Photograph of Lea Hiltenkamp

We are pleased to announce that Lea Hiltenkamp is a finalist in the Lawyers Weekly 30 Under 30 Awards 2021 in the Native Title, Planning and Environment category.

As a finalist, Lea has been recognised amongst the finest young lawyers across Australia. The Lawyers Weekly 30 Under 30 recognises and rewards the young rising stars within the legal industry aged 30 and under who excel in their chosen field, displaying key leadership qualities such as dedication, professionalism and eagerness to grow both themselves and their firm.

Modern Houses

On 31 March 2021, Connor Fisher, Chelsea White and Lea Hiltenkamp of this firm attended the ‘Design Matters: Medium Density Symposium’ hosted by the Association of Consulting Architects Australia and Open House Perth. The symposium focussed on the proposed Medium Density Code (Code) which will form part of State Planning Policy 7.1 – Residential Design Codes (Volume 1).

Modern Houses

Medium Density Symposium

We have previously summarised the changes proposed by the Code here.

Hosted at the new Boola Bardip WA Museum it was an animated evening at which we heard from architects, developers and landscape architects about the proposed Medium Density Code. The panel sessions offered insight from panellists about the benefits of the code, such as creating more liveable and sustainable homes, whilst also noting areas in which the Code could go further.

It also offered reflections on how the more aspirational aspects of the Code could be balanced with the interests of developers and financiers who noted concerns about the viability of this type of development on the urban fringe.

As was noted throughout the symposium, the Code is open for public consultation until 16 April 2021. If you are interested in making a submission on the Code and require assistance please contact us at or (08) 6460 5179.

Doyles Guide 2021 banner

Glen McLeod Legal is pleased to announce our recognition as a first tier planning and environment firm in Western Australia.

Glen McLeod, Principal of Glen McLeod Legal has also again been recognised as preeminent in environment and planning law.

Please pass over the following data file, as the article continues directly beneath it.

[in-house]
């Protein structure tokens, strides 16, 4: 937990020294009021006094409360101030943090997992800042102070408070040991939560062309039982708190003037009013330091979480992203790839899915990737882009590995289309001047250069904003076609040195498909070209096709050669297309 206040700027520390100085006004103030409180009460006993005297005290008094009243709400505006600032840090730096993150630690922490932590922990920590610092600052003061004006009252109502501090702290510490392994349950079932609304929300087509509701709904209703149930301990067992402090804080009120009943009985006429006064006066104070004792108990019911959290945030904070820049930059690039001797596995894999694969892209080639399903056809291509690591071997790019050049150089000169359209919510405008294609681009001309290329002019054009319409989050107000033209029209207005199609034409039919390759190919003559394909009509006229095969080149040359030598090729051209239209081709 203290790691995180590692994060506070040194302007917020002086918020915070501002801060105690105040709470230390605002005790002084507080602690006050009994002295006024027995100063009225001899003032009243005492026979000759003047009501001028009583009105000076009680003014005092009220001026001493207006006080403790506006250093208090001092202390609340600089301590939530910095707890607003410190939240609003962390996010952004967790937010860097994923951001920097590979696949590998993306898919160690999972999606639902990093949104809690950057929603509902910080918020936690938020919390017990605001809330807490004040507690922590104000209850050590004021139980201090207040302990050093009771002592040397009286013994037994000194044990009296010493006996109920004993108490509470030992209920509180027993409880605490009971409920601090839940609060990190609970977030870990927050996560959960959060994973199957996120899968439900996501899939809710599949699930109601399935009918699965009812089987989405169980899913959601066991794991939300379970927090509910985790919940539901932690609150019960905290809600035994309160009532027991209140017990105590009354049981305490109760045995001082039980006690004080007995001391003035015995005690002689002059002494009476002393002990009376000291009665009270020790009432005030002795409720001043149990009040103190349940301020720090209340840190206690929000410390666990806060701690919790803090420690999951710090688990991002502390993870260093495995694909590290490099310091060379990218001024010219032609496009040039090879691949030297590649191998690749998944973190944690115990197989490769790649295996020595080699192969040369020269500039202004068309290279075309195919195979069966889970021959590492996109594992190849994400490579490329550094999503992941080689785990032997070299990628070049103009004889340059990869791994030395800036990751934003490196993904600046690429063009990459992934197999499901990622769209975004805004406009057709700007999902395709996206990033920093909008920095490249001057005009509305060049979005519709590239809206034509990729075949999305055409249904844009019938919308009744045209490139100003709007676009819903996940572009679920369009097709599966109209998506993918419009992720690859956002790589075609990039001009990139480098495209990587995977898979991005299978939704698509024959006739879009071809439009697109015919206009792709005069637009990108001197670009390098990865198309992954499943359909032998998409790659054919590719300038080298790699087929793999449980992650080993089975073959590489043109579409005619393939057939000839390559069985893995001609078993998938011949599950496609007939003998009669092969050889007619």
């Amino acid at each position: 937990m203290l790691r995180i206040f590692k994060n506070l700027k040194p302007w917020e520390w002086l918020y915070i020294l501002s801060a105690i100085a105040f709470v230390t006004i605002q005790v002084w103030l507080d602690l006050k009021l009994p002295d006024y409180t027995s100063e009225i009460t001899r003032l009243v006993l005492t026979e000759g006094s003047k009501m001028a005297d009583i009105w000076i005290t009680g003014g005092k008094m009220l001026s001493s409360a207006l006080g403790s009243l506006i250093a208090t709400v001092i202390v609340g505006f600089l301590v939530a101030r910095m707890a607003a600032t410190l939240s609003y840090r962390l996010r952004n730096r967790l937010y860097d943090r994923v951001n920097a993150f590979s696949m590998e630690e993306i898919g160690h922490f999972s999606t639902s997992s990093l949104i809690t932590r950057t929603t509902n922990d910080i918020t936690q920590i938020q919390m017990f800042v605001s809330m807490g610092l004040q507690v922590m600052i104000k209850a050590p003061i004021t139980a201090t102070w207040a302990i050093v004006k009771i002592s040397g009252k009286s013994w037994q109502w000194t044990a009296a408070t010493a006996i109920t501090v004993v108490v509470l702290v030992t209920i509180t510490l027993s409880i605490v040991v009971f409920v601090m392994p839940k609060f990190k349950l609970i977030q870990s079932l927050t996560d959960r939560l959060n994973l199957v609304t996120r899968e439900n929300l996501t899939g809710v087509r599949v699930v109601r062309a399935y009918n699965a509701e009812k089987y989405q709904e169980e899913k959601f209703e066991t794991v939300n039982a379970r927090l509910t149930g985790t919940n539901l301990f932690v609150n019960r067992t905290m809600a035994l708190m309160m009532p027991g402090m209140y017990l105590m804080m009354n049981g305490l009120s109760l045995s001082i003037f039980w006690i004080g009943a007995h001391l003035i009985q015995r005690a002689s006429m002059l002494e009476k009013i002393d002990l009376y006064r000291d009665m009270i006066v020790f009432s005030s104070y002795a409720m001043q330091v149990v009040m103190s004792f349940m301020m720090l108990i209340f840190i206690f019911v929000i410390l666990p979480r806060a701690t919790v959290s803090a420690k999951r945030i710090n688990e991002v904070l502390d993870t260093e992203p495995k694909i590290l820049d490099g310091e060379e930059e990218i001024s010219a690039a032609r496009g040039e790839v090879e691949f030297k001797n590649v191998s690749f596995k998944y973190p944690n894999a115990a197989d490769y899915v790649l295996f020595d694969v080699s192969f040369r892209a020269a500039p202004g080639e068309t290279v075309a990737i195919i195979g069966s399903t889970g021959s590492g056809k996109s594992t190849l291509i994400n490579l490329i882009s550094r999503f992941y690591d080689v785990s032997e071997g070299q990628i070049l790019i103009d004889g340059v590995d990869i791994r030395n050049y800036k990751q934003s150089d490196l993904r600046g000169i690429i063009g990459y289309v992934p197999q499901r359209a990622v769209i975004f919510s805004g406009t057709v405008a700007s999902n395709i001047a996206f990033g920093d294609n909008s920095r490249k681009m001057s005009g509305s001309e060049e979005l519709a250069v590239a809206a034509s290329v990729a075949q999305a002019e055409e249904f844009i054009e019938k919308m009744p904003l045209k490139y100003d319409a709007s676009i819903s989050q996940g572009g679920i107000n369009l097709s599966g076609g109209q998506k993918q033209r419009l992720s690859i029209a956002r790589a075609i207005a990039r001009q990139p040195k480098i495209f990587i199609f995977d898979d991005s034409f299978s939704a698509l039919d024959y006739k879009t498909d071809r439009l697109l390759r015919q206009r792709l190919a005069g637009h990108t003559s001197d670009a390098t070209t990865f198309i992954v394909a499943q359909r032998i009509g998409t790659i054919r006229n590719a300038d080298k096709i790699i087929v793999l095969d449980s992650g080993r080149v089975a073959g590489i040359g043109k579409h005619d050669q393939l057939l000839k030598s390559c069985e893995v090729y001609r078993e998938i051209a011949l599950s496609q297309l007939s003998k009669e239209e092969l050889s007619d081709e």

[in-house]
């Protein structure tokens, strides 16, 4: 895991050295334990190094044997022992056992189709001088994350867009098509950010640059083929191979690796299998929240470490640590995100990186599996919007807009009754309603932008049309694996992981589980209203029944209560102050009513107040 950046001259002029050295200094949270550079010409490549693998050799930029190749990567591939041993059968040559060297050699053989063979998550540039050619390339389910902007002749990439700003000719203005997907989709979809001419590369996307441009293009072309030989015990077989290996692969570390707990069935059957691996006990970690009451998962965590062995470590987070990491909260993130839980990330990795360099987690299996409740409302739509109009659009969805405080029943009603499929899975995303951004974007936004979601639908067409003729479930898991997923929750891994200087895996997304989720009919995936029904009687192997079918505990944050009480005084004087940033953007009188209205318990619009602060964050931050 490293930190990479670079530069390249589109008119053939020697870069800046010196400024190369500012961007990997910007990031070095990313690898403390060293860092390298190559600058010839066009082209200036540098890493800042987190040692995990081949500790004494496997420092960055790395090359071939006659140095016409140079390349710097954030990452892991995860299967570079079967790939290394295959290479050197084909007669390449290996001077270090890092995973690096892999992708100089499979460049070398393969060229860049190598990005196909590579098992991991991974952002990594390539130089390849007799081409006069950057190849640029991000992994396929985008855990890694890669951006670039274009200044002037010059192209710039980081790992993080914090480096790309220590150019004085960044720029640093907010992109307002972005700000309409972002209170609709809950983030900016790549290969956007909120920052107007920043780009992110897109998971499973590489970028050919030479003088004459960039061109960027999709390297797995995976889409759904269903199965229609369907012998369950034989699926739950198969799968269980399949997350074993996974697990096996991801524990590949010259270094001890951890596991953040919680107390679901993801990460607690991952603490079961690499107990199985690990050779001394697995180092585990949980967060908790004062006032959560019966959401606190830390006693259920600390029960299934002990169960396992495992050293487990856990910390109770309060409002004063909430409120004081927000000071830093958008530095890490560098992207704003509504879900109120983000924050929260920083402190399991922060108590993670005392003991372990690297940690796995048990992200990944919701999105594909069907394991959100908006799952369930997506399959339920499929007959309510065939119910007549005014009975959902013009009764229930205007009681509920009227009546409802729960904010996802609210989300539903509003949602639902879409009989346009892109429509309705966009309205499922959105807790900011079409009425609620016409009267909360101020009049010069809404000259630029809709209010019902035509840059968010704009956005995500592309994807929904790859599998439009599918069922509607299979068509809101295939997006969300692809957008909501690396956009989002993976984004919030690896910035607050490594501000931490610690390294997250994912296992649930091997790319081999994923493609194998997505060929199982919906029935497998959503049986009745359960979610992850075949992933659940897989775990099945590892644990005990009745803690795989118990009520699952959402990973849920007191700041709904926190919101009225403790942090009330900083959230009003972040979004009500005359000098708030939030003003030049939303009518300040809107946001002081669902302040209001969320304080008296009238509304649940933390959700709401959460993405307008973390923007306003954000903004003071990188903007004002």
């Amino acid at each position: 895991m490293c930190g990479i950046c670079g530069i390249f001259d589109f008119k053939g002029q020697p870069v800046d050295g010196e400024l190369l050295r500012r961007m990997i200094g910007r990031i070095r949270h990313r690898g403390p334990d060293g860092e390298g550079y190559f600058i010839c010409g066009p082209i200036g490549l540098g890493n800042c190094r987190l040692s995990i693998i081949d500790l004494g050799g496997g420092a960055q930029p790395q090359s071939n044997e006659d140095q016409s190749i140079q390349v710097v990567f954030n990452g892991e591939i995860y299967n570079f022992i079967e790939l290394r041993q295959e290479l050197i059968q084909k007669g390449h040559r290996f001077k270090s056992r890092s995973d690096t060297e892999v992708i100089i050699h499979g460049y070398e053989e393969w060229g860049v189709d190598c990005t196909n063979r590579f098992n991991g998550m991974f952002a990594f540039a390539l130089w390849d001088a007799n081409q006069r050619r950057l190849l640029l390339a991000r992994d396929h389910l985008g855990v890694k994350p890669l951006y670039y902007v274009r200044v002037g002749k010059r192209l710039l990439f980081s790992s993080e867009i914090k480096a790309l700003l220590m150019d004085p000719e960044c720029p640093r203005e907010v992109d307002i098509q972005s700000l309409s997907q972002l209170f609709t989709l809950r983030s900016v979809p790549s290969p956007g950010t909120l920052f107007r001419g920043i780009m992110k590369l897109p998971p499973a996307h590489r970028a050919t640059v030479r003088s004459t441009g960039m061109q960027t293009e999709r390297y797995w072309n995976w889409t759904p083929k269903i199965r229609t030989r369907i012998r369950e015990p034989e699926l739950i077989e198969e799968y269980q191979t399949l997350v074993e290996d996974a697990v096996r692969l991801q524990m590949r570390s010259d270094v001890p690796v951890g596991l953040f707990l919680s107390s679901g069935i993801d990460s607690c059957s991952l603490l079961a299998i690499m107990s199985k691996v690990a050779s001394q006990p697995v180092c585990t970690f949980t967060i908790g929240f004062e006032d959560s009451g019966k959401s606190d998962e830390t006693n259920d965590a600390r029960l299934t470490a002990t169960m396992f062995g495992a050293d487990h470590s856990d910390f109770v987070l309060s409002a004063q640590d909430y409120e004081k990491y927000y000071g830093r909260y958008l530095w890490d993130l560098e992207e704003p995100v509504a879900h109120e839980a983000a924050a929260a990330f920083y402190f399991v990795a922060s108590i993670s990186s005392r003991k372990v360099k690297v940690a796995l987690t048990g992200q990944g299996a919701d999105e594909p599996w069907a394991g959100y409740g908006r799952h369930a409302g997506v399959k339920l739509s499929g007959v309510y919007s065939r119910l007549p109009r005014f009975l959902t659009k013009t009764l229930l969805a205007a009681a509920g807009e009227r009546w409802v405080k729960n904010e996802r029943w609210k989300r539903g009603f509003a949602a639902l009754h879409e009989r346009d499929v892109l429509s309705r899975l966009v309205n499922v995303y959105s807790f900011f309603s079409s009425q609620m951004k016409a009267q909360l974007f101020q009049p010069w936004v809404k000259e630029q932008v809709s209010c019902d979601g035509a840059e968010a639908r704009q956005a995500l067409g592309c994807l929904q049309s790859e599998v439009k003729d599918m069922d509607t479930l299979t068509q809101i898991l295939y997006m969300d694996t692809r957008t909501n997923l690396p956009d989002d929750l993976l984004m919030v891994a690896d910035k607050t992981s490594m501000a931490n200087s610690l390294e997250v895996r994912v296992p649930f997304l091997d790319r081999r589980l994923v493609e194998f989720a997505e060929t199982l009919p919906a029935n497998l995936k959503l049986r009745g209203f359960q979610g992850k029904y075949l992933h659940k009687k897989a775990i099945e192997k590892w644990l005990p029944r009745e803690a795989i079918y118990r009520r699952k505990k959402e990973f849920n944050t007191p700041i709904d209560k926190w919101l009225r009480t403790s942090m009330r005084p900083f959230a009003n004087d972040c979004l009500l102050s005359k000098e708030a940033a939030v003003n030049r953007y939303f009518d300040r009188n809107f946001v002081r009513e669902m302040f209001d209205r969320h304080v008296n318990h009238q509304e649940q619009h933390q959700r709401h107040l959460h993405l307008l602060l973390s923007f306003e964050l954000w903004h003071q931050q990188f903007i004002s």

It is an honour for the firm to achieve this recognition. We look forward to continue building our close relationships with clients, consultants and peers in the profession in the years to come.

The full Doyles Guide listings can be accessed at the links below:

Leading Planning & Environment Law Firms – Western Australia, 2021

Leading Planning & Environment Lawyers – Western Australia, 2021

People standing on volleyball court

The Law Society of Western Australia’s Young Lawyers Committee hosted the annual mixed beach volleyball tournament on Friday, 19 March 2021. It was a beautiful evening to hit the courts and enjoy a fun competition, with 12 teams vying for first place. Lea Hiltenkamp, Chelsea White and Emiko Watanabe of Glen McLeod Legal joined the team Justice Served, which included lawyers from the State Solicitor’s Office, Torrens Legal, Butcher Paull and Calder and the Law Society of Western Australia. We look forward to participating again next year!

The team Justice Served wearing an all black uniform on the beach volleyball court with a beautiful dusky sky behind.

On 18 March 2021, Glen presented at the Legalwise Property Law Roundup seminar, which was held in person and via webinar. The seminar program covered topics about native title compensation claims and the validity of land grants and agreements, commercial leasing issues during COVID-19 and dispute resolution between landlords and tenants, strata title by-laws and property tax.

Glen presented an overview of the various changes in planning and environmental law over the last 12 months, including: